Lillian Cutts, BSBA '15, a native of Burlington, Vermont, calls herself a "musician, graphic designer, virtual reality enthusiast and cocktail creator." She is drawing her own life map from lessons she learned in her self-designed major in entrepreneurship and marketing, along with a minor in graphic design.
Cutts says creating her own major, as encouraged by one of her advisors, helped her to apply herself because she was always interested in the work. "I never would have thought to do that on my own," she says.
"Kogod taught me problem solving and [the ability] to think outside the box," she says. "Being the kind of person who doesn't always fall into one box or another, it really worked for me. It showed me that if you don't succeed the first time, you can always try again. I had a professor who said, 'Every business venture you don't try is a failure'."
As one half of the electronic duo CUTTS in which she sings, writes songs and produces alongside fellow American University alumnus Peter Bonaventure MA '17 in Audio Technology, Cutts is gaining recognition as a musician, a fact that she attributes to the marketing skills she acquired in school, as much as raw talent.
"You can make the best music ever, but if you don't have a brand, people aren't going to connect with it," she says. "Vice versa, if you have a solid brand but not a good product, people are going to disconnect with it. It's all weirdly related to my studies in a way that I didn't see it being related."
She and Bonaventure have been able to create a good product, one that suits both of their needs and gifts, by creating through collaboration.
"We bring really different things to the table. When Peter and I started working together, he was trying to market his skills, and I was like 'I want to do something weirder,' and we met each other halfway. It turned into a song that you can relate to in a way that wasn't cookie cutter but also wasn't too artistic."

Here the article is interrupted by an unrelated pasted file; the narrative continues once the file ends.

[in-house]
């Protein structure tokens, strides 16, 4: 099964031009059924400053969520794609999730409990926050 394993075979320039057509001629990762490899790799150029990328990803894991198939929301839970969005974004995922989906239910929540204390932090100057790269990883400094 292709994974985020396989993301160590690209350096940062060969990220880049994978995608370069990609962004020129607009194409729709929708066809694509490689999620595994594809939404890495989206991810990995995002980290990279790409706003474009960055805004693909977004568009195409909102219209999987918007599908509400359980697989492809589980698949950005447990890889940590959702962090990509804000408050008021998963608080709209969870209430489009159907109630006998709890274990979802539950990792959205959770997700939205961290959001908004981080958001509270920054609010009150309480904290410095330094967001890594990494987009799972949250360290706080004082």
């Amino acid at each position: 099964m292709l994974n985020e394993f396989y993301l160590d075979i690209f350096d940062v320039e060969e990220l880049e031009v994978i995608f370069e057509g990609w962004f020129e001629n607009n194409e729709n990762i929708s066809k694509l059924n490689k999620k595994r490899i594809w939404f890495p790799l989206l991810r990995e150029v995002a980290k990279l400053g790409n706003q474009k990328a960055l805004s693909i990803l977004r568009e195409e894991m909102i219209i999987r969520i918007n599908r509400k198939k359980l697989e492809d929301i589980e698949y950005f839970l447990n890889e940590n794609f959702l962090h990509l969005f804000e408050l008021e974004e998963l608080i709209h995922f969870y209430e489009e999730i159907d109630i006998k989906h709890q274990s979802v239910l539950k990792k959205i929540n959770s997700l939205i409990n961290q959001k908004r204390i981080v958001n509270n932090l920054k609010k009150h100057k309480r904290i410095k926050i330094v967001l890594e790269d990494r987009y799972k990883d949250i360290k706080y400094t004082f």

The value of collaboration and accountability to colleagues is a lesson Cutts also applies in her role as a co-founder of Augment Arcade, DC's first virtual reality experience arcade, located in the FLASH nightclub in the growing Shaw neighborhood.
"If you don't show up at school, the only person you hurt is yourself. At the arcade, you're hurting the other members. We're starting this from the ground up."
As if musicianship and the VR arcade weren't enough, Cutts is also a freelance graphic designer, a job in which she says she is accountable not only to her clients, but to her own deliverables and sense of professional self-worth. "Don't undervalue your work," she says. "You'll put in more time than you want to and clients won't value what you do."
Cutts attributes her work ethic, and her ability to value her work, to an entrepreneurship professor, Tommy White, in her senior year. When she and her team developed senioritis and started to slack, she says, he took them to task.
"Those are the best teachers," she says, "the ones who challenge you to be better than yourself. In the real world, you don't have professors to hold you accountable."
As Cutts continues to build her path from passion to success, she appreciates that Kogod excels at nurturing out-of-the-box thinkers like herself, those who are not necessarily suited for a traditional business path.
"When I graduated, everyone was trying to get jobs, going to conventions," she says. "You don't have to have a super laid-out career path. You can do something you like and maybe that will lead to something that pays you."